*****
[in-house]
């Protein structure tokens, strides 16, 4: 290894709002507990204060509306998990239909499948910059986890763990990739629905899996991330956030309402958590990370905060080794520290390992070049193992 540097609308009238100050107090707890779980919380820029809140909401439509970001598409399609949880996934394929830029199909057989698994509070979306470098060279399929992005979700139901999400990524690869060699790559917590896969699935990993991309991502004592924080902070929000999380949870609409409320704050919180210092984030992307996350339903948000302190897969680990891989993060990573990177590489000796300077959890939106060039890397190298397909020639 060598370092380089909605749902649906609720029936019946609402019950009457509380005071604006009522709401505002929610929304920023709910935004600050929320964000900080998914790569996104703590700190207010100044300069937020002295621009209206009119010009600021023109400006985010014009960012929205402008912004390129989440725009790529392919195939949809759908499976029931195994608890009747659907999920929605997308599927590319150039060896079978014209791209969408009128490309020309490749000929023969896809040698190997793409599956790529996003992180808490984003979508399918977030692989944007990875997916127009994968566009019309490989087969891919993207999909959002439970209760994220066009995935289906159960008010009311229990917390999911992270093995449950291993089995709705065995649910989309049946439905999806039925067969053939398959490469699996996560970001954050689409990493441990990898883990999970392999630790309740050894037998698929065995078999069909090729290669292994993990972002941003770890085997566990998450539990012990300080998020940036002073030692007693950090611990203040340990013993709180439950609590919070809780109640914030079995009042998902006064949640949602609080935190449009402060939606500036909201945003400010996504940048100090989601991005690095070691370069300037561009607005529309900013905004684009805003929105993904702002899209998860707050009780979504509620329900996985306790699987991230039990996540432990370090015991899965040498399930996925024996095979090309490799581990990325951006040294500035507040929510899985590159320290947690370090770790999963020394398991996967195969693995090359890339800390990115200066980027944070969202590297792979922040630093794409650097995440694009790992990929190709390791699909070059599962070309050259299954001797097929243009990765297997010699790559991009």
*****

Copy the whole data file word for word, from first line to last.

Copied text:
[in-house]
């Protein structure tokens, strides 16, 4: 290894709002507990204060509306998990239909499948910059986890763990990739629905899996991330956030309402958590990370905060080794520290390992070049193992 540097609308009238100050107090707890779980919380820029809140909401439509970001598409399609949880996934394929830029199909057989698994509070979306470098060279399929992005979700139901999400990524690869060699790559917590896969699935990993991309991502004592924080902070929000999380949870609409409320704050919180210092984030992307996350339903948000302190897969680990891989993060990573990177590489000796300077959890939106060039890397190298397909020639 060598370092380089909605749902649906609720029936019946609402019950009457509380005071604006009522709401505002929610929304920023709910935004600050929320964000900080998914790569996104703590700190207010100044300069937020002295621009209206009119010009600021023109400006985010014009960012929205402008912004390129989440725009790529392919195939949809759908499976029931195994608890009747659907999920929605997308599927590319150039060896079978014209791209969408009128490309020309490749000929023969896809040698190997793409599956790529996003992180808490984003979508399918977030692989944007990875997916127009994968566009019309490989087969891919993207999909959002439970209760994220066009995935289906159960008010009311229990917390999911992270093995449950291993089995709705065995649910989309049946439905999806039925067969053939398959490469699996996560970001954050689409990493441990990898883990999970392999630790309740050894037998698929065995078999069909090729290669292994993990972002941003770890085997566990998450539990012990300080998020940036002073030692007693950090611990203040340990013993709180439950609590919070809780109640914030079995009042998902006064949640949602609080935190449009402060939606500036909201945003400010996504940048100090989601991005690095070691370069300037561009607005529309900013905004684009805003929105993904702002899209998860707050009780979504509620329900996985306790699987991230039990996540432990370090015991899965040498399930996925024996095979090309490799581990990325951006040294500035507040929510899985590159320290947690370090770790999963020394398991996967195969693995090359890339800390990115200066980027944070969202590297792979922040630093794409650097995440694009790992990929190709390791699909070059599962070309050259299954001797097929243009990765297997010699790559991009």